(1714–89). French painter. A pupil of Natoire and de Troy, he won the Prix de Rome in 1734 and spent the next five years in Italy. His first exhibited pictures were genre scenes, but attacks by the critics on the ‘unworthiness’ of such subject matter turned him exclusively towards history painting, with which he was to earn both fame and fortune. His Beheading of S. John the Baptist (Avignon, Mus. Calvet), which was exhibited at the 1761 Paris Salon, is a good example of his solemn and academic style. From about 1763 Pierre virtually stopped painting to concentrate on his career as an official. As First Painter to the King (from 1770) and director of the Académie Royale (See under Paris) (from 1778) he was one of the most influential figures in the art world in the last years of the ancien régime. He used his powers to promote government funding of large-scale history painting, an important condition for the triumph of Neoclassicism in France in the 1780s.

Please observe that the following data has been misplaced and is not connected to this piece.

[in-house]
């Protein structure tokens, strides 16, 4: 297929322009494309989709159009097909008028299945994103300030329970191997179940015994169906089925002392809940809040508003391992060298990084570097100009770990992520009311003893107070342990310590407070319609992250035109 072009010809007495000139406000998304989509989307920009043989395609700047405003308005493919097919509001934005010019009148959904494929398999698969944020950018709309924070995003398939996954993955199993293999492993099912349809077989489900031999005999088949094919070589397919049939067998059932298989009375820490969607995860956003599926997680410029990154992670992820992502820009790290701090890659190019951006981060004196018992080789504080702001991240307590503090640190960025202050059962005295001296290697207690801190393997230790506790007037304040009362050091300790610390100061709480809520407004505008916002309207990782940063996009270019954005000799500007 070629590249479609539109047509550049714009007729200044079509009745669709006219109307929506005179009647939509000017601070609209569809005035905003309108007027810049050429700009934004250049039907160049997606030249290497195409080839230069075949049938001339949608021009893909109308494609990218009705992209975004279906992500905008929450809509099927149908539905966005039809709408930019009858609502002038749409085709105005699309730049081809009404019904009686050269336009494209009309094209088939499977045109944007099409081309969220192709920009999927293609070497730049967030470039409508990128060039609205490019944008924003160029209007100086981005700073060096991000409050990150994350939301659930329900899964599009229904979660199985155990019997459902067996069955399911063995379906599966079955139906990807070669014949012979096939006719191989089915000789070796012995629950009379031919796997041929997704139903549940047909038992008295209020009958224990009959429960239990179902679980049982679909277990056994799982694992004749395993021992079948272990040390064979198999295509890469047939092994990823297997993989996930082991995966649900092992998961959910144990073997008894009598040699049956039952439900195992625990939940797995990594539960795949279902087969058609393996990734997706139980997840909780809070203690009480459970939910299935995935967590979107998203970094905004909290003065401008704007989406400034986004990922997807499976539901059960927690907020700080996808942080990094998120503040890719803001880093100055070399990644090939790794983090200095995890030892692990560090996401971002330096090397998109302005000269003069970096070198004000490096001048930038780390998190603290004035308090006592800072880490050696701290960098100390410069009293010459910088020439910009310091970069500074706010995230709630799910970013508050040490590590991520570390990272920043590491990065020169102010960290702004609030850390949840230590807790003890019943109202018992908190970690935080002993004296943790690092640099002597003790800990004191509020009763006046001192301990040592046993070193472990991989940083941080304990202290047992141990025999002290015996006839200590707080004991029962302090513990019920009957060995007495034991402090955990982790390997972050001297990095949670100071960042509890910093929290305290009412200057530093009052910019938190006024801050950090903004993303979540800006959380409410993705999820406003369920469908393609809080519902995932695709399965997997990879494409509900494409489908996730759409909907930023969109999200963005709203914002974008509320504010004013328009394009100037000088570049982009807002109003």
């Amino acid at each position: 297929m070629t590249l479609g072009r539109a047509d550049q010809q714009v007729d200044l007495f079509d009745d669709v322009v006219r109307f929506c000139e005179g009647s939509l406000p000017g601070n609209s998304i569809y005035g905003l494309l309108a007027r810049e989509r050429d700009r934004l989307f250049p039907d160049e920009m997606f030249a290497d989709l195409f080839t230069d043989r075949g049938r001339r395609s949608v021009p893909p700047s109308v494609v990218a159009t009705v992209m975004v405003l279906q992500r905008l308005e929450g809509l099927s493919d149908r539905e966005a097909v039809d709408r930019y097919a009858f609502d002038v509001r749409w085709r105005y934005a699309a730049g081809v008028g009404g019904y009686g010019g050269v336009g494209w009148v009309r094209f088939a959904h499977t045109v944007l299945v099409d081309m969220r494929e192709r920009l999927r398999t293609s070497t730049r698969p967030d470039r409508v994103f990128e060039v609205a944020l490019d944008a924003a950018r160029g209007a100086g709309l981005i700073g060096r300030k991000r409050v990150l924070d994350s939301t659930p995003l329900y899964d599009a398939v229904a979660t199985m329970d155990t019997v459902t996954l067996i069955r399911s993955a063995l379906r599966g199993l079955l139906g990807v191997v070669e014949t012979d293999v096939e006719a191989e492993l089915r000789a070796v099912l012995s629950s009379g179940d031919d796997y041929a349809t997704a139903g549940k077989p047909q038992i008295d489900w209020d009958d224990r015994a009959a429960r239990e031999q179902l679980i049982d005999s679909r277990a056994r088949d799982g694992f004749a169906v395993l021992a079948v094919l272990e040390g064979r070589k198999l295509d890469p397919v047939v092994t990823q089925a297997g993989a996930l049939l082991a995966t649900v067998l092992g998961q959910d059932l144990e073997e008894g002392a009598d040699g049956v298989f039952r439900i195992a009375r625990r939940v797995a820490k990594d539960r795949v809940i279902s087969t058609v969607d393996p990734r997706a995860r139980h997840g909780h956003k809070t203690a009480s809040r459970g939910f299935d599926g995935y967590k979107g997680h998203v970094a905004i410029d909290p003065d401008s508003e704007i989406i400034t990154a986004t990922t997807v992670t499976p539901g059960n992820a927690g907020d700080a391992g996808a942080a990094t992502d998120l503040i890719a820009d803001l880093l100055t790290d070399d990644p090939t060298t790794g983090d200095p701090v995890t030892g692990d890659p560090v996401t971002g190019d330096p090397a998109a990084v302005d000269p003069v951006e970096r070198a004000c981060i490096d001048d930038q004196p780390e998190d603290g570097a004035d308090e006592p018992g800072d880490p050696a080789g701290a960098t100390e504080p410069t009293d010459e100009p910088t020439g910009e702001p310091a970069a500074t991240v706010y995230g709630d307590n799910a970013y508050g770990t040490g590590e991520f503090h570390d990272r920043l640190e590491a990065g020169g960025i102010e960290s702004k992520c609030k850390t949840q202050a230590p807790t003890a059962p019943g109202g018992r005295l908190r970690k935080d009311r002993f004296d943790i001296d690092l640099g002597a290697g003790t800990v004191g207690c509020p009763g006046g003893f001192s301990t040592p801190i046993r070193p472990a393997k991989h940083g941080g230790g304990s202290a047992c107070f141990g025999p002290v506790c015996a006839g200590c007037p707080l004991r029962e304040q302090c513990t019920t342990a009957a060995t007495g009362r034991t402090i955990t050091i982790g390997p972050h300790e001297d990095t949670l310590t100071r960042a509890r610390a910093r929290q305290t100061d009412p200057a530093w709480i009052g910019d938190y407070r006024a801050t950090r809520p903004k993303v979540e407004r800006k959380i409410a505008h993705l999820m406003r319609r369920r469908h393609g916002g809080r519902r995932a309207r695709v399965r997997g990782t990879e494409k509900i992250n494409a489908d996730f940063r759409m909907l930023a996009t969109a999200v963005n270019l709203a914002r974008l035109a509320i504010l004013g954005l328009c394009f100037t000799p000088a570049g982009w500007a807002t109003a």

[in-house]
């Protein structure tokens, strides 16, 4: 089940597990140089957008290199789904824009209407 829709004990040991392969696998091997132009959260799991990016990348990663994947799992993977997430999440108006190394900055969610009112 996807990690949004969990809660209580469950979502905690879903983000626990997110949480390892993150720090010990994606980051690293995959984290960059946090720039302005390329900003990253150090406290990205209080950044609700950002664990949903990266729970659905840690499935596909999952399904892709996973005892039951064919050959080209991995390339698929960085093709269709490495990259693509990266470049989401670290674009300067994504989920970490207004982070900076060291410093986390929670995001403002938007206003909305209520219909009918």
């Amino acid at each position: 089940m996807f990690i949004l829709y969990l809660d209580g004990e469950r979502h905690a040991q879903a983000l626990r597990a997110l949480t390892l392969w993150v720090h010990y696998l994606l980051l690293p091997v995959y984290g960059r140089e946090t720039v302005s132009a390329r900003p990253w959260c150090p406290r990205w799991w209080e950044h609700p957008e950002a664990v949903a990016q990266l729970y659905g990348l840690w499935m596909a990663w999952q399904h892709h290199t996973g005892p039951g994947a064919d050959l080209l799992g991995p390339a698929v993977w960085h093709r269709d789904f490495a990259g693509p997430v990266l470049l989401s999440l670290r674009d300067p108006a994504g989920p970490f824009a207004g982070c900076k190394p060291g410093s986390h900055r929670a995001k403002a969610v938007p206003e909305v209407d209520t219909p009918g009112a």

From The Oxford Companion to Western Art in Oxford Reference.